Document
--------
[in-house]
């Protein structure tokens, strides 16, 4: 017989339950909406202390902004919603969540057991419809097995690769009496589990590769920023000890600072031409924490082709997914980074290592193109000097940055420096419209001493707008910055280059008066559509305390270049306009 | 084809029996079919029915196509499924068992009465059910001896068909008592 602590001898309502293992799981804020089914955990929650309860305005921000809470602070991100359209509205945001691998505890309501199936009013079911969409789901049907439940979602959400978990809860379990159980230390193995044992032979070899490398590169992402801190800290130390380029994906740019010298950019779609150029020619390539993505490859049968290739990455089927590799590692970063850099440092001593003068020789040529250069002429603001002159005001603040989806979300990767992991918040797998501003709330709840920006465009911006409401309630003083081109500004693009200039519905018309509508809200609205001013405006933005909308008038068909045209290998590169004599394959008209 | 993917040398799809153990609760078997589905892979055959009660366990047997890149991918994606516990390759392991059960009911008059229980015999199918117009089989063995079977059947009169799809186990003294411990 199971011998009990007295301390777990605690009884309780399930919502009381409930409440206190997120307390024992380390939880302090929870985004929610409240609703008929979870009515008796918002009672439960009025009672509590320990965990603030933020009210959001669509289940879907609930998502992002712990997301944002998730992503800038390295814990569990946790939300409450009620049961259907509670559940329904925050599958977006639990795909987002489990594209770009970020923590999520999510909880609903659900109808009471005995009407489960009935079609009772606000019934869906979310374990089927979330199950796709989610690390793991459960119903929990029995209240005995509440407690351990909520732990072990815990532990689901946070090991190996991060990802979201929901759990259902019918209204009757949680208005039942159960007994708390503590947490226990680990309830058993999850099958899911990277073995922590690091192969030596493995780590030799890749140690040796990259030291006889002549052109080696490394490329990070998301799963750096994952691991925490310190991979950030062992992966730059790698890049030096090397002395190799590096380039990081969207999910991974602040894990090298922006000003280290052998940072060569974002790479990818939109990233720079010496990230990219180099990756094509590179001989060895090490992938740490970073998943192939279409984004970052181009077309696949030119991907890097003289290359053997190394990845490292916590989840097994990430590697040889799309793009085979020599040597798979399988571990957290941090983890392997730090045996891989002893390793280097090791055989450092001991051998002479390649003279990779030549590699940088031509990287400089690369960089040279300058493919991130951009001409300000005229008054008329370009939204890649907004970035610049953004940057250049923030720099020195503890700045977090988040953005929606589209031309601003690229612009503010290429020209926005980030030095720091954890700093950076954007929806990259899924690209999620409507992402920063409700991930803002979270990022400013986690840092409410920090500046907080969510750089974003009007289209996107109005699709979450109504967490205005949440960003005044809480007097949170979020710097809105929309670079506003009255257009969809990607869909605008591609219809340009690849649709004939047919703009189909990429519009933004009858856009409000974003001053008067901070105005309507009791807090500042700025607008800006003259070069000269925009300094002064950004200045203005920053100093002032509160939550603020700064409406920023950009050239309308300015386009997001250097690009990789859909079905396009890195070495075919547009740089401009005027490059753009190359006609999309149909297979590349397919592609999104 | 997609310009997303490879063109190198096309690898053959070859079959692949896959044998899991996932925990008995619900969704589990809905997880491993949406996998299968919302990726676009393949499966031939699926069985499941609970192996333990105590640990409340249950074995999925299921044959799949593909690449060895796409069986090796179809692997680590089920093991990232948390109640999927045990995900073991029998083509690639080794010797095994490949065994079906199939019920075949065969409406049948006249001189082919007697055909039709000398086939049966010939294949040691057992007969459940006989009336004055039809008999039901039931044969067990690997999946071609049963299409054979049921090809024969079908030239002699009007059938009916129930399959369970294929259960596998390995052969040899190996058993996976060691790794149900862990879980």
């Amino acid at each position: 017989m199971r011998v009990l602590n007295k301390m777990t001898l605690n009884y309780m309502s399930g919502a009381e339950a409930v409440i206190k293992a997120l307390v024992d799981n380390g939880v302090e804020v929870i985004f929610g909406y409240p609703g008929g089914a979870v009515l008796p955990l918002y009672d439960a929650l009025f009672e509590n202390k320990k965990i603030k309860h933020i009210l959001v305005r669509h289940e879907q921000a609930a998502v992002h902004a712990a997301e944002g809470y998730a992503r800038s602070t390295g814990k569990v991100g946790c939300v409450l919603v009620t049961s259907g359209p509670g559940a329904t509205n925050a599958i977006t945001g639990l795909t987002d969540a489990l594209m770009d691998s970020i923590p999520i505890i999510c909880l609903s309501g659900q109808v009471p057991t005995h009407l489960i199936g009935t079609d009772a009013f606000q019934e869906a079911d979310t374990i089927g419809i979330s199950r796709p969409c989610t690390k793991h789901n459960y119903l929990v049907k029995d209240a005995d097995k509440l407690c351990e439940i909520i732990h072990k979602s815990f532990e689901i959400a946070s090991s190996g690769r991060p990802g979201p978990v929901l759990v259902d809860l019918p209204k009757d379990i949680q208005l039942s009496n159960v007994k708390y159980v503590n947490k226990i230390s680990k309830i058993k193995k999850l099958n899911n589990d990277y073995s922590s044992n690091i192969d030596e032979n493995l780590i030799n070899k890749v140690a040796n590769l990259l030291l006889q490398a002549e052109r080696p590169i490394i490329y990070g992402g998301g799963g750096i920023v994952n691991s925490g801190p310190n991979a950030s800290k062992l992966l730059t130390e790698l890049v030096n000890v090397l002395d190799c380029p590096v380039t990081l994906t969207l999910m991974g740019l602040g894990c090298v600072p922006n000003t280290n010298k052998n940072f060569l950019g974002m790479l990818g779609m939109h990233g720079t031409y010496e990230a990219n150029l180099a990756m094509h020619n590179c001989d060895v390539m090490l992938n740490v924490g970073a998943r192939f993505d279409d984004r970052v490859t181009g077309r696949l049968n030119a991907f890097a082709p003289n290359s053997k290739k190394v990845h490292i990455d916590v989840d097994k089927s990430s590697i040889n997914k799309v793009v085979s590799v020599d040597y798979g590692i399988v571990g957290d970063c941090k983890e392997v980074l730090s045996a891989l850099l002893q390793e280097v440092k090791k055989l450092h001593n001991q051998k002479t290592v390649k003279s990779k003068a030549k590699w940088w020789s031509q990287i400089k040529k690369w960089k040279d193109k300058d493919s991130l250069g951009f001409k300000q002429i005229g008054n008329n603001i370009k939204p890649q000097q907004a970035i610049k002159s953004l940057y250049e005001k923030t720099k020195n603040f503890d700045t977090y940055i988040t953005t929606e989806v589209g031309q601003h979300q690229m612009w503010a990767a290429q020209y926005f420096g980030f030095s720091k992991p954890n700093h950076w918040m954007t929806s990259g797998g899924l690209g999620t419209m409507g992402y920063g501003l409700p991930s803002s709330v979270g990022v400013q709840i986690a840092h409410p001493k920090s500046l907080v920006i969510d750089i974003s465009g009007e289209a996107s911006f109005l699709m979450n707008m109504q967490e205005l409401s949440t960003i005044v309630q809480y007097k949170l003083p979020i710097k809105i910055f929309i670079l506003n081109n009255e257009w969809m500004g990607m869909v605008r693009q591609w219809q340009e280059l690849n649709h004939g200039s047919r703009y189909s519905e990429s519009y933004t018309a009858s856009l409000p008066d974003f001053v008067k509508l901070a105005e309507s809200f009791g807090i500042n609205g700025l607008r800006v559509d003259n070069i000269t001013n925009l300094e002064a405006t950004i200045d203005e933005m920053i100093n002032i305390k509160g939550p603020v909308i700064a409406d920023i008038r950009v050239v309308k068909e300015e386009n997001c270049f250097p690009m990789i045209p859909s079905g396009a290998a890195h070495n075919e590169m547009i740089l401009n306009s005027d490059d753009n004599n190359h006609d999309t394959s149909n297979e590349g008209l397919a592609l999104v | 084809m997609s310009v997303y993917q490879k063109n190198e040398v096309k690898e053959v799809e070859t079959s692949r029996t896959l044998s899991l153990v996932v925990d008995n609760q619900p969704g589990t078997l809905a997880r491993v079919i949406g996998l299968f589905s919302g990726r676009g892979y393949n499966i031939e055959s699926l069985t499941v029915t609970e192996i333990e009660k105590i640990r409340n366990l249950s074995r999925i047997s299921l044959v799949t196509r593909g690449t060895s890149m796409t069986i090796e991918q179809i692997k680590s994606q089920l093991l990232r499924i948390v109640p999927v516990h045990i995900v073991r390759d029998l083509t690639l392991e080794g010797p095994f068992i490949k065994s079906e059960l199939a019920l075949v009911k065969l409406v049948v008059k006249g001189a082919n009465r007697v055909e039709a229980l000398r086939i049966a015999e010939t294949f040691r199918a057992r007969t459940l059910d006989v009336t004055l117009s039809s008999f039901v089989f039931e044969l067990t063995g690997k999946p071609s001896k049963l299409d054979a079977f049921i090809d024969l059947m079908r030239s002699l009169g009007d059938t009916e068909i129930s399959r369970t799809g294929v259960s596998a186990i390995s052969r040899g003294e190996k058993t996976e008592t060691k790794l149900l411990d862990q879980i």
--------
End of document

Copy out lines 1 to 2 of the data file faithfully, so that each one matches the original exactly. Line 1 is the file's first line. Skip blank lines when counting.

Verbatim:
[in-house]
């Protein structure tokens, strides 16, 4: 017989339950909406202390902004919603969540057991419809097995690769009496589990590769920023000890600072031409924490082709997914980074290592193109000097940055420096419209001493707008910055280059008066559509305390270049306009 | 084809029996079919029915196509499924068992009465059910001896068909008592 602590001898309502293992799981804020089914955990929650309860305005921000809470602070991100359209509205945001691998505890309501199936009013079911969409789901049907439940979602959400978990809860379990159980230390193995044992032979070899490398590169992402801190800290130390380029994906740019010298950019779609150029020619390539993505490859049968290739990455089927590799590692970063850099440092001593003068020789040529250069002429603001002159005001603040989806979300990767992991918040797998501003709330709840920006465009911006409401309630003083081109500004693009200039519905018309509508809200609205001013405006933005909308008038068909045209290998590169004599394959008209 | 993917040398799809153990609760078997589905892979055959009660366990047997890149991918994606516990390759392991059960009911008059229980015999199918117009089989063995079977059947009169799809186990003294411990 199971011998009990007295301390777990605690009884309780399930919502009381409930409440206190997120307390024992380390939880302090929870985004929610409240609703008929979870009515008796918002009672439960009025009672509590320990965990603030933020009210959001669509289940879907609930998502992002712990997301944002998730992503800038390295814990569990946790939300409450009620049961259907509670559940329904925050599958977006639990795909987002489990594209770009970020923590999520999510909880609903659900109808009471005995009407489960009935079609009772606000019934869906979310374990089927979330199950796709989610690390793991459960119903929990029995209240005995509440407690351990909520732990072990815990532990689901946070090991190996991060990802979201929901759990259902019918209204009757949680208005039942159960007994708390503590947490226990680990309830058993999850099958899911990277073995922590690091192969030596493995780590030799890749140690040796990259030291006889002549052109080696490394490329990070998301799963750096994952691991925490310190991979950030062992992966730059790698890049030096090397002395190799590096380039990081969207999910991974602040894990090298922006000003280290052998940072060569974002790479990818939109990233720079010496990230990219180099990756094509590179001989060895090490992938740490970073998943192939279409984004970052181009077309696949030119991907890097003289290359053997190394990845490292916590989840097994990430590697040889799309793009085979020599040597798979399988571990957290941090983890392997730090045996891989002893390793280097090791055989450092001991051998002479390649003279990779030549590699940088031509990287400089690369960089040279300058493919991130951009001409300000005229008054008329370009939204890649907004970035610049953004940057250049923030720099020195503890700045977090988040953005929606589209031309601003690229612009503010290429020209926005980030030095720091954890700093950076954007929806990259899924690209999620409507992402920063409700991930803002979270990022400013986690840092409410920090500046907080969510750089974003009007289209996107109005699709979450109504967490205005949440960003005044809480007097949170979020710097809105929309670079506003009255257009969809990607869909605008591609219809340009690849649709004939047919703009189909990429519009933004009858856009409000974003001053008067901070105005309507009791807090500042700025607008800006003259070069000269925009300094002064950004200045203005920053100093002032509160939550603020700064409406920023950009050239309308300015386009997001250097690009990789859909079905396009890195070495075919547009740089401009005027490059753009190359006609999309149909297979590349397919592609999104 | 997609310009997303490879063109190198096309690898053959070859079959692949896959044998899991996932925990008995619900969704589990809905997880491993949406996998299968919302990726676009393949499966031939699926069985499941609970192996333990105590640990409340249950074995999925299921044959799949593909690449060895796409069986090796179809692997680590089920093991990232948390109640999927045990995900073991029998083509690639080794010797095994490949065994079906199939019920075949065969409406049948006249001189082919007697055909039709000398086939049966010939294949040691057992007969459940006989009336004055039809008999039901039931044969067990690997999946071609049963299409054979049921090809024969079908030239002699009007059938009916129930399959369970294929259960596998390995052969040899190996058993996976060691790794149900862990879980």